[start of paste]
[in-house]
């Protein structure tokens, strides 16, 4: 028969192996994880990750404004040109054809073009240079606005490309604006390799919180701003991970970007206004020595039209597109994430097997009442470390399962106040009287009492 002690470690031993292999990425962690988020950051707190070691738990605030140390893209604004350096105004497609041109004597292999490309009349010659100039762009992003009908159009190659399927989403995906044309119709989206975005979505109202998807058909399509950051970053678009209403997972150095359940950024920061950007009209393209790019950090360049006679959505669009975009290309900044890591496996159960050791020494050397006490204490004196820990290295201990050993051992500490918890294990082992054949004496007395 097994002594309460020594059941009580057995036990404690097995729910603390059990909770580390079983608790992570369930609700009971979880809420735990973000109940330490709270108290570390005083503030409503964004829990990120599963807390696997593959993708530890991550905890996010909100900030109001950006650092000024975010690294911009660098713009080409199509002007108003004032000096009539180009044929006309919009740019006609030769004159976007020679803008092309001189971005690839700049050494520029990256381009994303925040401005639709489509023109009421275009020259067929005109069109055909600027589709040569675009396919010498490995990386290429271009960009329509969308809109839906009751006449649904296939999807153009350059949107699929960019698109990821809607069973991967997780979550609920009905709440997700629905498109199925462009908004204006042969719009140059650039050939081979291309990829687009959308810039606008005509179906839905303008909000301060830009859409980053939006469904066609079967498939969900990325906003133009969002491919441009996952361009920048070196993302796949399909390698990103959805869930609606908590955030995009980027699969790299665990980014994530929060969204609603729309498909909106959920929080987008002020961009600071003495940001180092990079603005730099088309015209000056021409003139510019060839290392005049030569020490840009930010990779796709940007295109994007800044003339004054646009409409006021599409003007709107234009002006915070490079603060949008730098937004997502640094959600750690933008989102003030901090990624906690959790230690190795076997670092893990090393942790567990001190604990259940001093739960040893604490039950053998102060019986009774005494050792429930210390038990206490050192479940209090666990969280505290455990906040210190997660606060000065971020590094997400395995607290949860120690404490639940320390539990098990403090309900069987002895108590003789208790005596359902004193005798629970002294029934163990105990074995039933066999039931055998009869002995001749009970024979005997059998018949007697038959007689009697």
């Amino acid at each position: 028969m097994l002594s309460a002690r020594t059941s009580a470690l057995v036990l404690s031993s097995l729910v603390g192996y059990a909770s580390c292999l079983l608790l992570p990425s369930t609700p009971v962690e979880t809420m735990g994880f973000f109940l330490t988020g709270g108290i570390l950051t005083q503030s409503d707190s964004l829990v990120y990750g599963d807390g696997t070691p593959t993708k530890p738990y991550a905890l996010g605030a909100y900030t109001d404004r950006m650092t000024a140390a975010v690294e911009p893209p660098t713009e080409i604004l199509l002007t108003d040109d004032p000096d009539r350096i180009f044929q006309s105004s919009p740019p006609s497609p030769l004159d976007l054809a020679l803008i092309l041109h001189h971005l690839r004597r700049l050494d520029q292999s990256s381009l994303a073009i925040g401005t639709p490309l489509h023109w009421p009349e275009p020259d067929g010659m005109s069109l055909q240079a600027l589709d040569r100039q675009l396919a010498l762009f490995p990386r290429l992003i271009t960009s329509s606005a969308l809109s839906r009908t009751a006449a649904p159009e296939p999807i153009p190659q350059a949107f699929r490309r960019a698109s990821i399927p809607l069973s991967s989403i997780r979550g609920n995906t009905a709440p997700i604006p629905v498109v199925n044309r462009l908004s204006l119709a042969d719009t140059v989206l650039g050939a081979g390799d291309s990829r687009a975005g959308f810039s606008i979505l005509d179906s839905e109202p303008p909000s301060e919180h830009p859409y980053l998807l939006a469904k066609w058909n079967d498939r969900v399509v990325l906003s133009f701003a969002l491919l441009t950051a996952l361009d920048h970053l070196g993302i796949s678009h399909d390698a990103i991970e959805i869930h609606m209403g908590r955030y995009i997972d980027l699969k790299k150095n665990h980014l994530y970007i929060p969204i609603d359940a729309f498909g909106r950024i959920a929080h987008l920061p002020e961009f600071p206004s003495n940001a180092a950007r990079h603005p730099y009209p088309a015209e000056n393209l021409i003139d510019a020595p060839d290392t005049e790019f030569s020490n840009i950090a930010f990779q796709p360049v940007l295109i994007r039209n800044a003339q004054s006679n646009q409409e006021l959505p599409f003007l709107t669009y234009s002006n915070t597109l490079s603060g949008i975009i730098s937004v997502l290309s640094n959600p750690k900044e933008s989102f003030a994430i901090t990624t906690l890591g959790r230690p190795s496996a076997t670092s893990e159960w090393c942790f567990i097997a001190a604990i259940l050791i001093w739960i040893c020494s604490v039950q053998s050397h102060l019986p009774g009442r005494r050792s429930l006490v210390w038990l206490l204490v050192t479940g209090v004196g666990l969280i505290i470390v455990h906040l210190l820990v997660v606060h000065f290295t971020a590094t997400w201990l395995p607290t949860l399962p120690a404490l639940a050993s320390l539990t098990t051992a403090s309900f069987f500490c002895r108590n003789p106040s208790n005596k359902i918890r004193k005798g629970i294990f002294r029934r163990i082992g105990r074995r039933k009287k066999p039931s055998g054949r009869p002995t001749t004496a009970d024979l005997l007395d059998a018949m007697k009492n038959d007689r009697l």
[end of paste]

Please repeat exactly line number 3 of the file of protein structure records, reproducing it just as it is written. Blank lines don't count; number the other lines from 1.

């Amino acid at each position: 028969m097994l002594s309460a002690r020594t059941s009580a470690l057995v036990l404690s031993s097995l729910v603390g192996y059990a909770s580390c292999l079983l608790l992570p990425s369930t609700p009971v962690e979880t809420m735990g994880f973000f109940l330490t988020g709270g108290i570390l950051t005083q503030s409503d707190s964004l829990v990120y990750g599963d807390g696997t070691p593959t993708k530890p738990y991550a905890l996010g605030a909100y900030t109001d404004r950006m650092t000024a140390a975010v690294e911009p893209p660098t713009e080409i604004l199509l002007t108003d040109d004032p000096d009539r350096i180009f044929q006309s105004s919009p740019p006609s497609p030769l004159d976007l054809a020679l803008i092309l041109h001189h971005l690839r004597r700049l050494d520029q292999s990256s381009l994303a073009i925040g401005t639709p490309l489509h023109w009421p009349e275009p020259d067929g010659m005109s069109l055909q240079a600027l589709d040569r100039q675009l396919a010498l762009f490995p990386r290429l992003i271009t960009s329509s606005a969308l809109s839906r009908t009751a006449a649904p159009e296939p999807i153009p190659q350059a949107f699929r490309r960019a698109s990821i399927p809607l069973s991967s989403i997780r979550g609920n995906t009905a709440p997700i604006p629905v498109v199925n044309r462009l908004s204006l119709a042969d719009t140059v989206l650039g050939a081979g390799d291309s990829r687009a975005g959308f810039s606008i979505l005509d179906s839905e109202p303008p909000s301060e919180h830009p859409y980053l998807l939006a469904k066609w058909n079967d498939r969900v399509v990325l906003s133009f701003a969002l491919l441009t950051a996952l361009d920048h970053l070196g993302i796949s678009h399909d390698a990103i991970e959805i869930h609606m209403g908590r955030y995009i997972d980027l699969k790299k150095n665990h980014l994530y970007i929060p969204i609603d359940a729309f498909g909106r950024i959920a929080h987008l920061p002020e961009f600071p206004s003495n940001a180092a950007r990079h603005p730099y009209p088309a015209e000056n393209l021409i003139d510019a020595p060839d290392t005049e790019f030569s020490n840009i950090a930010f990779q796709p360049v940007l295109i994007r039209n800044a003339q004054s006679n646009q409409e006021l959505p599409f003007l709107t669009y234009s002006n915070t597109l490079s603060g949008i975009i730098s937004v997502l290309s640094n959600p750690k900044e933008s989102f003030a994430i901090t990624t906690l890591g959790r230690p190795s496996a076997t670092s893990e159960w090393c942790f567990i097997a001190a604990i259940l050791i001093w739960i040893c020494s604490v039950q053998s050397h102060l019986p009774g009442r005494r050792s429930l006490v210390w038990l206490l204490v050192t479940g209090v004196g666990l969280i505290i470390v455990h906040l210190l820990v997660v606060h000065f290295t971020a590094t997400w201990l395995p607290t949860l399962p120690a404490l639940a050993s320390l539990t098990t051992a403090s309900f069987f500490c002895r108590n003789p106040s208790n005596k359902i918890r004193k005798g629970i294990f002294r029934r163990i082992g105990r074995r039933k009287k066999p039931s055998g054949r009869p002995t001749t004496a009970d024979l005997l007395d059998a018949m007697k009492n038959d007689r009697l």